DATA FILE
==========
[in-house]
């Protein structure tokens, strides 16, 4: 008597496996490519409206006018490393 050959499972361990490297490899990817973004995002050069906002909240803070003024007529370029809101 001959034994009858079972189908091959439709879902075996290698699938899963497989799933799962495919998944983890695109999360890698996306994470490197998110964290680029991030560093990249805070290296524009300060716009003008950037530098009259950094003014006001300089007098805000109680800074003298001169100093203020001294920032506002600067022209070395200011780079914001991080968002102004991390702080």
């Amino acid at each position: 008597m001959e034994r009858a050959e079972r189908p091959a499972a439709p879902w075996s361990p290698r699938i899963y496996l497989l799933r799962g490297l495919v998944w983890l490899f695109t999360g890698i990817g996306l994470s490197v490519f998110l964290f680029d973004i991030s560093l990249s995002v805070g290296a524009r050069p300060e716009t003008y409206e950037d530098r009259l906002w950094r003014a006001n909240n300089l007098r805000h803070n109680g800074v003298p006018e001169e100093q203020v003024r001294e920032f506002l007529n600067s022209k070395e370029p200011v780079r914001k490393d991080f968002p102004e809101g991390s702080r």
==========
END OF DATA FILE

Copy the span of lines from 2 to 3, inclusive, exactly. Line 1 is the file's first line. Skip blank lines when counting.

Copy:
């Protein structure tokens, strides 16, 4: 008597496996490519409206006018490393 050959499972361990490297490899990817973004995002050069906002909240803070003024007529370029809101 001959034994009858079972189908091959439709879902075996290698699938899963497989799933799962495919998944983890695109999360890698996306994470490197998110964290680029991030560093990249805070290296524009300060716009003008950037530098009259950094003014006001300089007098805000109680800074003298001169100093203020001294920032506002600067022209070395200011780079914001991080968002102004991390702080």
């Amino acid at each position: 008597m001959e034994r009858a050959e079972r189908p091959a499972a439709p879902w075996s361990p290698r699938i899963y496996l497989l799933r799962g490297l495919v998944w983890l490899f695109t999360g890698i990817g996306l994470s490197v490519f998110l964290f680029d973004i991030s560093l990249s995002v805070g290296a524009r050069p300060e716009t003008y409206e950037d530098r009259l906002w950094r003014a006001n909240n300089l007098r805000h803070n109680g800074v003298p006018e001169e100093q203020v003024r001294e920032f506002l007529n600067s022209k070395e370029p200011v780079r914001k490393d991080f968002p102004e809101g991390s702080r």